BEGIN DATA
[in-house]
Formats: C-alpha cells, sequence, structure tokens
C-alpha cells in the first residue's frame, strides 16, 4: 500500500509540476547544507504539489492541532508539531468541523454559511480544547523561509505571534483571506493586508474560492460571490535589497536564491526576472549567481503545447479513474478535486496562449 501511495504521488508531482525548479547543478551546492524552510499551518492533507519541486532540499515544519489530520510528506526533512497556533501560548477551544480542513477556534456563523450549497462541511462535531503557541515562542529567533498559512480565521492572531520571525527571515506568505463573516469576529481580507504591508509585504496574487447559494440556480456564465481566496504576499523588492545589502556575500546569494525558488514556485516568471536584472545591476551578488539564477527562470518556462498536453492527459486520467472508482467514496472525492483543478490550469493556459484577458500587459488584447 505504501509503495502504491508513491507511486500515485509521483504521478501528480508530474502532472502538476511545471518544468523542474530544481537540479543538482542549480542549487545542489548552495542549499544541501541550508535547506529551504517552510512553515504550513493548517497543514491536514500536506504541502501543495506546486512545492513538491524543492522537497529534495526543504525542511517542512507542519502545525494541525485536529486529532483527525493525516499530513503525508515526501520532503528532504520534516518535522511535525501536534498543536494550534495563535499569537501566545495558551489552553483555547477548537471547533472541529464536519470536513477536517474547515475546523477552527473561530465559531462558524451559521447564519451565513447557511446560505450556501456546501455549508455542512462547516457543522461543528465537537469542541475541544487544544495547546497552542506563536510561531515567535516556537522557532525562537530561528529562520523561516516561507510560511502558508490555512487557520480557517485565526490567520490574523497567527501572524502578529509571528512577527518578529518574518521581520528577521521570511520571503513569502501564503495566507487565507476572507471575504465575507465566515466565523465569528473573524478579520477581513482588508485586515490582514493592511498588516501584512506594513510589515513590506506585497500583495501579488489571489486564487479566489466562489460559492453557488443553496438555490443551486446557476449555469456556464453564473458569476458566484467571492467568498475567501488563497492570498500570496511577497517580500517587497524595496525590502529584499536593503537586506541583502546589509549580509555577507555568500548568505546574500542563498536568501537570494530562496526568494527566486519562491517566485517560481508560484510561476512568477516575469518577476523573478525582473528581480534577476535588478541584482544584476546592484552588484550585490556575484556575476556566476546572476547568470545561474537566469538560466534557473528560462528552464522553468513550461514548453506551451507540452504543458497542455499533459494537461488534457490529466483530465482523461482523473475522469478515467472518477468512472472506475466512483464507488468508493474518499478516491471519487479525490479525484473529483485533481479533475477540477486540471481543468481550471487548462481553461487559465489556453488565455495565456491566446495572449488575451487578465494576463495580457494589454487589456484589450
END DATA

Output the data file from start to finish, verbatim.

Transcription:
[in-house]
Formats: C-alpha cells, sequence, structure tokens
C-alpha cells in the first residue's frame, strides 16, 4: 500500500509540476547544507504539489492541532508539531468541523454559511480544547523561509505571534483571506493586508474560492460571490535589497536564491526576472549567481503545447479513474478535486496562449 501511495504521488508531482525548479547543478551546492524552510499551518492533507519541486532540499515544519489530520510528506526533512497556533501560548477551544480542513477556534456563523450549497462541511462535531503557541515562542529567533498559512480565521492572531520571525527571515506568505463573516469576529481580507504591508509585504496574487447559494440556480456564465481566496504576499523588492545589502556575500546569494525558488514556485516568471536584472545591476551578488539564477527562470518556462498536453492527459486520467472508482467514496472525492483543478490550469493556459484577458500587459488584447 505504501509503495502504491508513491507511486500515485509521483504521478501528480508530474502532472502538476511545471518544468523542474530544481537540479543538482542549480542549487545542489548552495542549499544541501541550508535547506529551504517552510512553515504550513493548517497543514491536514500536506504541502501543495506546486512545492513538491524543492522537497529534495526543504525542511517542512507542519502545525494541525485536529486529532483527525493525516499530513503525508515526501520532503528532504520534516518535522511535525501536534498543536494550534495563535499569537501566545495558551489552553483555547477548537471547533472541529464536519470536513477536517474547515475546523477552527473561530465559531462558524451559521447564519451565513447557511446560505450556501456546501455549508455542512462547516457543522461543528465537537469542541475541544487544544495547546497552542506563536510561531515567535516556537522557532525562537530561528529562520523561516516561507510560511502558508490555512487557520480557517485565526490567520490574523497567527501572524502578529509571528512577527518578529518574518521581520528577521521570511520571503513569502501564503495566507487565507476572507471575504465575507465566515466565523465569528473573524478579520477581513482588508485586515490582514493592511498588516501584512506594513510589515513590506506585497500583495501579488489571489486564487479566489466562489460559492453557488443553496438555490443551486446557476449555469456556464453564473458569476458566484467571492467568498475567501488563497492570498500570496511577497517580500517587497524595496525590502529584499536593503537586506541583502546589509549580509555577507555568500548568505546574500542563498536568501537570494530562496526568494527566486519562491517566485517560481508560484510561476512568477516575469518577476523573478525582473528581480534577476535588478541584482544584476546592484552588484550585490556575484556575476556566476546572476547568470545561474537566469538560466534557473528560462528552464522553468513550461514548453506551451507540452504543458497542455499533459494537461488534457490529466483530465482523461482523473475522469478515467472518477468512472472506475466512483464507488468508493474518499478516491471519487479525490479525484473529483485533481479533475477540477486540471481543468481550471487548462481553461487559465489556453488565455495565456491566446495572449488575451487578465494576463495580457494589454487589456484589450